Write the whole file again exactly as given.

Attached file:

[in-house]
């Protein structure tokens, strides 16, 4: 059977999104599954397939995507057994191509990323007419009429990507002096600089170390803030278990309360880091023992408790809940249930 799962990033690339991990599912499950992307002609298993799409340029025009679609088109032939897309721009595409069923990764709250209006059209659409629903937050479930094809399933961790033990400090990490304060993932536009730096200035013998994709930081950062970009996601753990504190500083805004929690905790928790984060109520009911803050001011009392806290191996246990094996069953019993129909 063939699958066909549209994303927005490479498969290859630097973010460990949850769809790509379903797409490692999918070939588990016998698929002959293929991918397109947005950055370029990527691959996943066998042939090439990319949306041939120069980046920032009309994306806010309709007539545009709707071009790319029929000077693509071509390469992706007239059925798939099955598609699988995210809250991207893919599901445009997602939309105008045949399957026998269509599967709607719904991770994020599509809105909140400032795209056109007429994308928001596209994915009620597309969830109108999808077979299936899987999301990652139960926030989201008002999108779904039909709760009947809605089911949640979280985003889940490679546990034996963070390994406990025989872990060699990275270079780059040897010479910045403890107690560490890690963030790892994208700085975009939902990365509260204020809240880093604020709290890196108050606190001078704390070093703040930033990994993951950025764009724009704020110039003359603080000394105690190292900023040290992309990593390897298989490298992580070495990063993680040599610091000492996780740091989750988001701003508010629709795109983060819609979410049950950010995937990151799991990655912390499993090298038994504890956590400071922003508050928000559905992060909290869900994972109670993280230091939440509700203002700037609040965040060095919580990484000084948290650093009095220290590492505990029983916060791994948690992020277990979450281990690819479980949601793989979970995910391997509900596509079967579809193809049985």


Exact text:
[in-house]
């Protein structure tokens, strides 16, 4: 059977999104599954397939995507057994191509990323007419009429990507002096600089170390803030278990309360880091023992408790809940249930 799962990033690339991990599912499950992307002609298993799409340029025009679609088109032939897309721009595409069923990764709250209006059209659409629903937050479930094809399933961790033990400090990490304060993932536009730096200035013998994709930081950062970009996601753990504190500083805004929690905790928790984060109520009911803050001011009392806290191996246990094996069953019993129909 063939699958066909549209994303927005490479498969290859630097973010460990949850769809790509379903797409490692999918070939588990016998698929002959293929991918397109947005950055370029990527691959996943066998042939090439990319949306041939120069980046920032009309994306806010309709007539545009709707071009790319029929000077693509071509390469992706007239059925798939099955598609699988995210809250991207893919599901445009997602939309105008045949399957026998269509599967709607719904991770994020599509809105909140400032795209056109007429994308928001596209994915009620597309969830109108999808077979299936899987999301990652139960926030989201008002999108779904039909709760009947809605089911949640979280985003889940490679546990034996963070390994406990025989872990060699990275270079780059040897010479910045403890107690560490890690963030790892994208700085975009939902990365509260204020809240880093604020709290890196108050606190001078704390070093703040930033990994993951950025764009724009704020110039003359603080000394105690190292900023040290992309990593390897298989490298992580070495990063993680040599610091000492996780740091989750988001701003508010629709795109983060819609979410049950950010995937990151799991990655912390499993090298038994504890956590400071922003508050928000559905992060909290869900994972109670993280230091939440509700203002700037609040965040060095919580990484000084948290650093009095220290590492505990029983916060791994948690992020277990979450281990690819479980949601793989979970995910391997509900596509079967579809193809049985």